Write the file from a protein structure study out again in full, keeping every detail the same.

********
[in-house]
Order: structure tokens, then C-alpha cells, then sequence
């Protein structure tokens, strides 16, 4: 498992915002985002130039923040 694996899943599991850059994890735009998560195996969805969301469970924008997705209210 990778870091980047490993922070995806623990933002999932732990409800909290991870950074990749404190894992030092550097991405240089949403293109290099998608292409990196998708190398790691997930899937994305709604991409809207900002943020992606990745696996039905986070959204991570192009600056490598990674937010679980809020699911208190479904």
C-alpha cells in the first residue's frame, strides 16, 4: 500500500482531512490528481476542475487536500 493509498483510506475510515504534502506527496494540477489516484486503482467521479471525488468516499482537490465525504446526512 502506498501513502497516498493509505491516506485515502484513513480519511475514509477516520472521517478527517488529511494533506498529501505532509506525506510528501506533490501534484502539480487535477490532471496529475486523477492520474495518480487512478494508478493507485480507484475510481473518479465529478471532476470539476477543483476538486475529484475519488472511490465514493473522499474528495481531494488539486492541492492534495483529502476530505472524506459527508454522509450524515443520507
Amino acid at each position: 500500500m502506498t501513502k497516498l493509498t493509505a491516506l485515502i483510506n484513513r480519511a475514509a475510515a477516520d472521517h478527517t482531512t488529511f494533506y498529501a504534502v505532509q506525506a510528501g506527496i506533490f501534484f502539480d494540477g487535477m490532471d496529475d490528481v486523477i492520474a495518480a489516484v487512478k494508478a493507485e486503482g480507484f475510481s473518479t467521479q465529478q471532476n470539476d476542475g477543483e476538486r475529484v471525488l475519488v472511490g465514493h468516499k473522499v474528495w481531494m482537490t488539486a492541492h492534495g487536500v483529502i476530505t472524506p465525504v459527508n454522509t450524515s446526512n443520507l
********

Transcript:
[in-house]
Order: structure tokens, then C-alpha cells, then sequence
């Protein structure tokens, strides 16, 4: 498992915002985002130039923040 694996899943599991850059994890735009998560195996969805969301469970924008997705209210 990778870091980047490993922070995806623990933002999932732990409800909290991870950074990749404190894992030092550097991405240089949403293109290099998608292409990196998708190398790691997930899937994305709604991409809207900002943020992606990745696996039905986070959204991570192009600056490598990674937010679980809020699911208190479904």
C-alpha cells in the first residue's frame, strides 16, 4: 500500500482531512490528481476542475487536500 493509498483510506475510515504534502506527496494540477489516484486503482467521479471525488468516499482537490465525504446526512 502506498501513502497516498493509505491516506485515502484513513480519511475514509477516520472521517478527517488529511494533506498529501505532509506525506510528501506533490501534484502539480487535477490532471496529475486523477492520474495518480487512478494508478493507485480507484475510481473518479465529478471532476470539476477543483476538486475529484475519488472511490465514493473522499474528495481531494488539486492541492492534495483529502476530505472524506459527508454522509450524515443520507
Amino acid at each position: 500500500m502506498t501513502k497516498l493509498t493509505a491516506l485515502i483510506n484513513r480519511a475514509a475510515a477516520d472521517h478527517t482531512t488529511f494533506y498529501a504534502v505532509q506525506a510528501g506527496i506533490f501534484f502539480d494540477g487535477m490532471d496529475d490528481v486523477i492520474a495518480a489516484v487512478k494508478a493507485e486503482g480507484f475510481s473518479t467521479q465529478q471532476n470539476d476542475g477543483e476538486r475529484v471525488l475519488v472511490g465514493h468516499k473522499v474528495w481531494m482537490t488539486a492541492h492534495g487536500v483529502i476530505t472524506p465525504v459527508n454522509t450524515s446526512n443520507l